In 1922, as the chain turned 50, it became apparent that it would need to make some adaptations to stick around. Henke’s adaption to the City Market model had become outdated. First, the store would switch to the self-service model, which had come to Houston via Piggly Wiggly in 1917. Next, Henke & Pillot would open a new branch store. Finally, the product selection would be updated to focus more on consumer groceries, although wholesale would not be abandoned. The first branch store to open would be at 2800 Travis in 1923. At the time, this new store was considered to be located within the suburbs of Houston. The new store received a good reception from the neighborhood. However, H&P would be relatively slow to expand compared with competitors. For comparison by 1926 Weingarten’s was up to 5 locations, and Henke’s was just opening its third branch along Washington Ave. Making up for the delay was the size of the stores. Henke locations were much larger than the competitors and ran the risk of cannibalizing business from each other if they were located too near to each other. The 1928 death of Henry Henke would put further expansion on hold. He had been ill for quite some time, suffering a heart attack the previous year, he lived out his final years in San Antonio with his daughter. He was reported to still be in daily communication with the leadership of his stores until his heart attack. As a result of Henke’s death, the stores would close for three days of mourning. Henke’s shares of the store would be divided up among those closest to its operation. These included Camille Pillot, Henke’s daughter, a member of the Kuhlmann family, and W.D. Sutherland, a long-time employee and then Vice-President of Henke’s.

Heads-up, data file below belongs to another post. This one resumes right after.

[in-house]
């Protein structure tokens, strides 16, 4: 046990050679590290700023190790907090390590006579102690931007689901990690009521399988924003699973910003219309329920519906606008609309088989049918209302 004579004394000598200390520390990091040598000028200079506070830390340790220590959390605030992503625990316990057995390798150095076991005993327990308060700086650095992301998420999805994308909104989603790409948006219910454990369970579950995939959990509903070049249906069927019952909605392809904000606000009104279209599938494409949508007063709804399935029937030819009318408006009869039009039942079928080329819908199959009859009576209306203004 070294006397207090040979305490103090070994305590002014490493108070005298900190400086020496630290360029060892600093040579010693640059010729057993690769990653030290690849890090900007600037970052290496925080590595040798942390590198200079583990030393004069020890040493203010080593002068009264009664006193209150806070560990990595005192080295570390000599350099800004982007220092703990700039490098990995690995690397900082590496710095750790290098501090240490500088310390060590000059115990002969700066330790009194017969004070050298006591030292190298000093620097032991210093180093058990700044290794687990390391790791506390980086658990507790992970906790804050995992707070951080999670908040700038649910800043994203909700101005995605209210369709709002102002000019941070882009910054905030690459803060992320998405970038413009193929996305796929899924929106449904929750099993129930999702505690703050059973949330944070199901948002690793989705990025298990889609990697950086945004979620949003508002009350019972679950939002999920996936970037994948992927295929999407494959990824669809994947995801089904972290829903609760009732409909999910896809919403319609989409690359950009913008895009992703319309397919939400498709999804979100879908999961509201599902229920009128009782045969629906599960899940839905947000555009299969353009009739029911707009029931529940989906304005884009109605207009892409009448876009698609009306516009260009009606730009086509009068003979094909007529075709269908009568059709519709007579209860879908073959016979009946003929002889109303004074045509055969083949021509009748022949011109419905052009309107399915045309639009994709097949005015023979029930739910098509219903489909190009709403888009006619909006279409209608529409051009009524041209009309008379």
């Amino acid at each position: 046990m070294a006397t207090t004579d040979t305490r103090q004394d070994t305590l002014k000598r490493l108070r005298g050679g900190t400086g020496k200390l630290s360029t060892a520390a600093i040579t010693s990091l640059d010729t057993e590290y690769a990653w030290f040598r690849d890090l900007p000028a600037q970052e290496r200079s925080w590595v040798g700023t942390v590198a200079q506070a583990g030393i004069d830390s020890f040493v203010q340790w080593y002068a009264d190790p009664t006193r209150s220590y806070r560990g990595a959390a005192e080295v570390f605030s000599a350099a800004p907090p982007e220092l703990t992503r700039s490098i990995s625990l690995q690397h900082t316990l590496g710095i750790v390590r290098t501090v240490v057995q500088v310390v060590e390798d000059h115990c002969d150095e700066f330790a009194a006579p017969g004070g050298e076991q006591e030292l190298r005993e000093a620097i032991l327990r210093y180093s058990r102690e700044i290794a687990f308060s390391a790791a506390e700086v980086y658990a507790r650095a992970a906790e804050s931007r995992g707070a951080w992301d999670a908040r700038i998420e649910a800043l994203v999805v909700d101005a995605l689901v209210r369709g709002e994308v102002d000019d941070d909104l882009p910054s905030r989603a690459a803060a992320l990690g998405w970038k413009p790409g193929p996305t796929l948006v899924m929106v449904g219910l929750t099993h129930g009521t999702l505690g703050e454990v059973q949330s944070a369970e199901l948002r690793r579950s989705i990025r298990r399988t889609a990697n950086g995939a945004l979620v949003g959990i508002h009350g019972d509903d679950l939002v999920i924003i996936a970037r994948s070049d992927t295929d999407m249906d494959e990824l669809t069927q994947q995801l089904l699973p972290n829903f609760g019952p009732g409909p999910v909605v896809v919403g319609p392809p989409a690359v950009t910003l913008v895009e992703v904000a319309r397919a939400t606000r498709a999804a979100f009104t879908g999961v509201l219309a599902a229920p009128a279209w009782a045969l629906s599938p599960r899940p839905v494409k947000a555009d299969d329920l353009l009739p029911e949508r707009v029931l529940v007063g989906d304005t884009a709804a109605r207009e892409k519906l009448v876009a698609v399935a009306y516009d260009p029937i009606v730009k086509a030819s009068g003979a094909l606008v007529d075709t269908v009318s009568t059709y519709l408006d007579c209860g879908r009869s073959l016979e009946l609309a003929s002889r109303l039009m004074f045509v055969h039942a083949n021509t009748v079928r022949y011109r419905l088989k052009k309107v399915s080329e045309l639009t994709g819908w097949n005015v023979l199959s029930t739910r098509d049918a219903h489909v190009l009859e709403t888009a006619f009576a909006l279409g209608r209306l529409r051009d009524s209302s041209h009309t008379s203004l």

Growth in the 1930s during The Great Depression